HECUA provides college students experiential and community-based academic programs that offer pathways to understanding and supporting inter-generational movements for social justice, human rights, decolonization, and environmental sustainability in the U.S. and abroad. Infused with a radical ethic of care and deep respect for the knowledge of communities most impacted by injustice, HECUA’s programs challenge systems of oppression, speak openly of justice, and envision students, teachers, and community members as co-learners and co-creators.
Born in Fire
The roots of the Higher Education Consortium for Urban Affairs trace back to the 1968 unrest in North Minneapolis following the assassination of Dr. Martin Luther King, Jr. The urgency and turbulence of the situation prompted Ewald (Joe) Bash, National Youth Director of the American Lutheran Church, and Joel Torstenson, an Augsburg College sociology professor, to build a unique program for college students to understand the nature of the urban crisis.
Joel Torstenson: “I count those years as the most exciting of my academic life. The classroom became a kind of community of shared affection. We realized we were in this together, and there were no easy answers, but there are complex answers.”
The Crisis Colony
The program, called Crisis Colony, presented an audacious challenge to the institutions of higher education at the time: take students out of the classroom and into the streets, where their learning could be tested by and connected to urgent issues of the times. While such “experiential learning” programs were then uncommon, Torstenson was eager for responses from American colleges to the urgent challenges of contemporary civil rights struggles, anti-war protests, and urban decay.
HECUA’s Inequality in America grew out of the ideas and framework of the Crisis Colony.
With Augsburg College’s support the Crisis Colony began in June 1968. Eighteen students from several area colleges lived together for eight weeks in a vacated Jewish synagogue in North Minneapolis, a historically under-resourced and majority African American neighborhood. The students became closely involved in community activities, from forming a neighborhood newspaper to participating in neighborhood churches, to working in public housing. Local community leaders and Professor Torstenson taught seminars on urban issues.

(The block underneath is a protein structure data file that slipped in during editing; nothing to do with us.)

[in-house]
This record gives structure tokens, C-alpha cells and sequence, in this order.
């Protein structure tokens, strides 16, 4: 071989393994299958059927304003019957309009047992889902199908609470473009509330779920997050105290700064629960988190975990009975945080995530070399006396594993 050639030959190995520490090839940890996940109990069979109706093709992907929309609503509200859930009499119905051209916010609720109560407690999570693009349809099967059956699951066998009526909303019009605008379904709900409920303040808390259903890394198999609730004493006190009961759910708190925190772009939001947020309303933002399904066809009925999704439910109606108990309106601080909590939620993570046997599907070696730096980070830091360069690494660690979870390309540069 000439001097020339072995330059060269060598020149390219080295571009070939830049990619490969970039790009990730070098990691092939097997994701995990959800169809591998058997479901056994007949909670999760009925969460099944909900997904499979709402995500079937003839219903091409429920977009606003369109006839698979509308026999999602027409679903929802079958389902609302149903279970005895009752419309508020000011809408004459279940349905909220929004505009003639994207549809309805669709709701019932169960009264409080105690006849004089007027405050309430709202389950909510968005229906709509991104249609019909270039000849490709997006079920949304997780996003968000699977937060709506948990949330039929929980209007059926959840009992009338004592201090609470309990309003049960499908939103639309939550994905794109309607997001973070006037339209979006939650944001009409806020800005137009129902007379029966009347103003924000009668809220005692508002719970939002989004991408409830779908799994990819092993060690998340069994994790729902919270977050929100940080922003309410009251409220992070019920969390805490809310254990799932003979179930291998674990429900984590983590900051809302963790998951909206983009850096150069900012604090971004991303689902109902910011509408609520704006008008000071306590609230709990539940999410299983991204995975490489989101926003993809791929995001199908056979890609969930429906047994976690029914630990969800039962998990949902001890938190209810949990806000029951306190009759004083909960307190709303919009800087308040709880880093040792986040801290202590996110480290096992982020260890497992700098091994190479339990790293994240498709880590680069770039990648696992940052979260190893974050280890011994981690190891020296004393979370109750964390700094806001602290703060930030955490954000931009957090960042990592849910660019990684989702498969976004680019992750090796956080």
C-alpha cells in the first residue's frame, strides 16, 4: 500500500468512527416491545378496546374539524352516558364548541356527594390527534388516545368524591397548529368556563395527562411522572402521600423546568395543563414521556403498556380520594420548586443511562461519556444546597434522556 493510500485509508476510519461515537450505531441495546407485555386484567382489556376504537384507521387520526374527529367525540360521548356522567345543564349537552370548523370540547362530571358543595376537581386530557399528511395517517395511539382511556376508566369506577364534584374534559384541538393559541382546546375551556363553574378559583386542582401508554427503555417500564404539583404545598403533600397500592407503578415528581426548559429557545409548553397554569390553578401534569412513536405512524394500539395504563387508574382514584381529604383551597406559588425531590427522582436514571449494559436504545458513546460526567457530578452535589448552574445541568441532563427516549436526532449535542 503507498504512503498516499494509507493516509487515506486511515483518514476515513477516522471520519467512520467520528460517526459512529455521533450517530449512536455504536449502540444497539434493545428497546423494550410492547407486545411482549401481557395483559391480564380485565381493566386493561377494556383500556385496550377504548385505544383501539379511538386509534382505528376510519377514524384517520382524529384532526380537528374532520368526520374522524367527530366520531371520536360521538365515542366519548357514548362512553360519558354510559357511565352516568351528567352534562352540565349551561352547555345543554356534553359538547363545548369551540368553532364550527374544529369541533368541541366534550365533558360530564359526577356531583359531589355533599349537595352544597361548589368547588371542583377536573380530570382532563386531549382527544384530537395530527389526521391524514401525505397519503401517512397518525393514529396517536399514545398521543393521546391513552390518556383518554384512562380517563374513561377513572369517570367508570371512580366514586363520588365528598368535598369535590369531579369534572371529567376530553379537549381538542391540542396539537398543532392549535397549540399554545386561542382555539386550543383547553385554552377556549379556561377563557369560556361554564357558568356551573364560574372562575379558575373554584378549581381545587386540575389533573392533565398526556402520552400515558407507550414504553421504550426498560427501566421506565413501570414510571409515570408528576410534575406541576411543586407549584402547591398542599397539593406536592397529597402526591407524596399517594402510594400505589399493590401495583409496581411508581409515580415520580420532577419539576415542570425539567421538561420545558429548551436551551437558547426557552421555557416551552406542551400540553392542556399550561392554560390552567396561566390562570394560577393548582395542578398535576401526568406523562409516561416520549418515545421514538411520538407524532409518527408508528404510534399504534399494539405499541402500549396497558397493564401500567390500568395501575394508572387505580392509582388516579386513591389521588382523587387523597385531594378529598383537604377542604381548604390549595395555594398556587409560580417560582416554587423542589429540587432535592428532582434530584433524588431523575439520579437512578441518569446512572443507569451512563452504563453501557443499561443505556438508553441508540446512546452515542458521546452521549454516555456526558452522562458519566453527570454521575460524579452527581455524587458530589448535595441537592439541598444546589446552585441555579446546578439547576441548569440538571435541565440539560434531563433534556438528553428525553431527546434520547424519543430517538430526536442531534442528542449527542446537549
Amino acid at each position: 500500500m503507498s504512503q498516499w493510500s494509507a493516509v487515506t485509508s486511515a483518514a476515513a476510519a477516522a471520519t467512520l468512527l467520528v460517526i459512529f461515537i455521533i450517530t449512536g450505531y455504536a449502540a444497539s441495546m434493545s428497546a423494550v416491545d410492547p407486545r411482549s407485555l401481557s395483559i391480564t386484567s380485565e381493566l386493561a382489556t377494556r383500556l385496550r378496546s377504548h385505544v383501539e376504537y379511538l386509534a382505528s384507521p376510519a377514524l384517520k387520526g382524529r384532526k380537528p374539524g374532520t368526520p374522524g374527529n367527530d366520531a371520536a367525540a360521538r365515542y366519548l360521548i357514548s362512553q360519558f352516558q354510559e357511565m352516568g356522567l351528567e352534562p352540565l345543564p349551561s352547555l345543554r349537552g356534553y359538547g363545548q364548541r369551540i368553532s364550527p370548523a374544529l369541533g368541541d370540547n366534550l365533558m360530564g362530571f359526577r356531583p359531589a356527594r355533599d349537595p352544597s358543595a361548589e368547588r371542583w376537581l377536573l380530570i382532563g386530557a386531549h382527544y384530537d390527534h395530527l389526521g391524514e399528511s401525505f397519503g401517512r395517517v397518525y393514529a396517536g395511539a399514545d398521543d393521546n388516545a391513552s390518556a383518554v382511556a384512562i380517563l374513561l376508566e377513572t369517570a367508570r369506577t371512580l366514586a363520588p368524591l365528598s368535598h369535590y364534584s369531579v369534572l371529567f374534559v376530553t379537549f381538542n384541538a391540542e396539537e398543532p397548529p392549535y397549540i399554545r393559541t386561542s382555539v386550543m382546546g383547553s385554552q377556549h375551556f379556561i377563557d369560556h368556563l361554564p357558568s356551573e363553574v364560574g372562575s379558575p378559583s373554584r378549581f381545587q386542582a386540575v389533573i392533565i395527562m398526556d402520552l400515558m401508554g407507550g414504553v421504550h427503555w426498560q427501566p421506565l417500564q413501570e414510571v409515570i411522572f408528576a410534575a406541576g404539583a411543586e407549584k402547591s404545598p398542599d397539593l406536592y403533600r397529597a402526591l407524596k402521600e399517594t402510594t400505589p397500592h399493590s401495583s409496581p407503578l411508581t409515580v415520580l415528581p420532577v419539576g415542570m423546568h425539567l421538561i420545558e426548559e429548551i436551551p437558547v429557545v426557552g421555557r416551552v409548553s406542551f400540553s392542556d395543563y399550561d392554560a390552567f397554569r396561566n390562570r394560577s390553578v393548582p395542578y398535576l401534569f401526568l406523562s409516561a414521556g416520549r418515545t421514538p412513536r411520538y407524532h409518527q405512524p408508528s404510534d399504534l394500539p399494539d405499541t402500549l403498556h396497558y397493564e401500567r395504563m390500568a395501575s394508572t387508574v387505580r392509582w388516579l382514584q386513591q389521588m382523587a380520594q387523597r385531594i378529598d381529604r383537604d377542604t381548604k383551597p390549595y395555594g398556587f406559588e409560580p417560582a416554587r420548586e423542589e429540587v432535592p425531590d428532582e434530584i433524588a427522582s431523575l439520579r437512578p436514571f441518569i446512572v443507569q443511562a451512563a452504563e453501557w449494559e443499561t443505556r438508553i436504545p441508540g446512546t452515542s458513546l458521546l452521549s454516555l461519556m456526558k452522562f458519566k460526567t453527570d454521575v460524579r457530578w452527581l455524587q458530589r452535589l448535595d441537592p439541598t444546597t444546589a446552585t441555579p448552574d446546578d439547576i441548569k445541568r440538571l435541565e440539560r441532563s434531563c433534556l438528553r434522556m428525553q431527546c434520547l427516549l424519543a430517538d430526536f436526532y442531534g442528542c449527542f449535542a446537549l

Most years Crisis Colony students lived and worked in the Northside of Minneapolis. For one year, the Crisis Colony House was based in South Minneapolis, in Whittier. The house pictured above, at 2620 Harriet Ave., was “occupied” during that year.
Growth and Development
The following decade was marked by challenge, change, and growth for HECUA. The Crisis Colony evolved into the Metro Urban Studies Term (now Inequality in America), joining a small group of similar programs across the country helping students explore conflicting perspectives on cities. In the 1970s, HECUA grew into an established inter-institutional organization with academic programs in the Twin Cities and San Francisco. For six years, HECUA ran a short-term program on “Issues in the Reform of the Criminal Justice System.” HECUA also developed international programs to explore the same kinds of issues in other countries: how do societies define and provide quality of life for their citizens, and what are the institutions and values that influence these decisions? In 1973, the Scandinavian Urban Studies Term (now The New Norway) was introduced to explore community-building and urban planning in the cities of Scandinavia. In 1977, the South American Urban Studies semester (now Community Partnerships in Latin America) was developed to explore development, urbanization, and contemporary Latin American issues.
A handbook for the Scandinavian Urban Studies Term (now The New Norway).
HECUA continued to grow, developing new programs and shuttering a few offerings in response to student interest and current events. During the 1980s and 1990s, HECUA established itself nationally as a leader in experiential education through the work of then-President Garry Hesser and Executive Director Nadinne Cruz.
After 40 years HECUA has grown to be a consortium of 24 colleges, universities, and associations dedicated to education for social justice. Together we shape academically rigorous off-campus study programs that address the most pressing issues in our neighborhoods, nations, and world. Our collaborative model engages students, faculty, and practitioners in learning that prioritizes social transformation and community building. At HECUA we learn by reflecting and acting with others. HECUA specializes in integrating theory and practice, bringing together key disciplines that equip students to be active citizens and leaders – locally and globally.